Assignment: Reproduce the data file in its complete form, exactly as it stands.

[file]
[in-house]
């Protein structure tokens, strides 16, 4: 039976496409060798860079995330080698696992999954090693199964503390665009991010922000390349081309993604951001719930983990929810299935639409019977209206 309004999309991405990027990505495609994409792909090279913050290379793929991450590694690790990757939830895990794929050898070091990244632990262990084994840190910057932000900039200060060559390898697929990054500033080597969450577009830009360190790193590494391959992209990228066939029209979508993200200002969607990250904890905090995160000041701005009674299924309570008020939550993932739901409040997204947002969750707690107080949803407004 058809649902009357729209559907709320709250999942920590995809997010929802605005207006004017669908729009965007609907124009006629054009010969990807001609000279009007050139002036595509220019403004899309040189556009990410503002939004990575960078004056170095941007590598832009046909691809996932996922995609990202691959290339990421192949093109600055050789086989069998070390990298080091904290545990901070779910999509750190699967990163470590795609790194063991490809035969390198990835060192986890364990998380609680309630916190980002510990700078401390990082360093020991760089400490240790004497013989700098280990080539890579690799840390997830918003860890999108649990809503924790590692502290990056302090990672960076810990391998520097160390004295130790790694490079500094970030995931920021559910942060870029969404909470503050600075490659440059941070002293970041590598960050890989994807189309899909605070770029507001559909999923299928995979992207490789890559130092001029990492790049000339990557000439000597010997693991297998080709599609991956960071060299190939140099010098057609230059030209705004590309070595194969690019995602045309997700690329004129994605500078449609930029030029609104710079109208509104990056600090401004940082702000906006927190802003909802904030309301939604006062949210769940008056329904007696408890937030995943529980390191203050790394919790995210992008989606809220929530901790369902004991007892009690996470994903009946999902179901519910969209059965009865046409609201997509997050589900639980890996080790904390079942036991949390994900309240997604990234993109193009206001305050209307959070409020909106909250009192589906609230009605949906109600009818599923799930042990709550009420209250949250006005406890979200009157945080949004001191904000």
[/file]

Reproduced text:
[in-house]
């Protein structure tokens, strides 16, 4: 039976496409060798860079995330080698696992999954090693199964503390665009991010922000390349081309993604951001719930983990929810299935639409019977209206 309004999309991405990027990505495609994409792909090279913050290379793929991450590694690790990757939830895990794929050898070091990244632990262990084994840190910057932000900039200060060559390898697929990054500033080597969450577009830009360190790193590494391959992209990228066939029209979508993200200002969607990250904890905090995160000041701005009674299924309570008020939550993932739901409040997204947002969750707690107080949803407004 058809649902009357729209559907709320709250999942920590995809997010929802605005207006004017669908729009965007609907124009006629054009010969990807001609000279009007050139002036595509220019403004899309040189556009990410503002939004990575960078004056170095941007590598832009046909691809996932996922995609990202691959290339990421192949093109600055050789086989069998070390990298080091904290545990901070779910999509750190699967990163470590795609790194063991490809035969390198990835060192986890364990998380609680309630916190980002510990700078401390990082360093020991760089400490240790004497013989700098280990080539890579690799840390997830918003860890999108649990809503924790590692502290990056302090990672960076810990391998520097160390004295130790790694490079500094970030995931920021559910942060870029969404909470503050600075490659440059941070002293970041590598960050890989994807189309899909605070770029507001559909999923299928995979992207490789890559130092001029990492790049000339990557000439000597010997693991297998080709599609991956960071060299190939140099010098057609230059030209705004590309070595194969690019995602045309997700690329004129994605500078449609930029030029609104710079109208509104990056600090401004940082702000906006927190802003909802904030309301939604006062949210769940008056329904007696408890937030995943529980390191203050790394919790995210992008989606809220929530901790369902004991007892009690996470994903009946999902179901519910969209059965009865046409609201997509997050589900639980890996080790904390079942036991949390994900309240997604990234993109193009206001305050209307959070409020909106909250009192589906609230009605949906109600009818599923799930042990709550009420209250949250006005406890979200009157945080949004001191904000």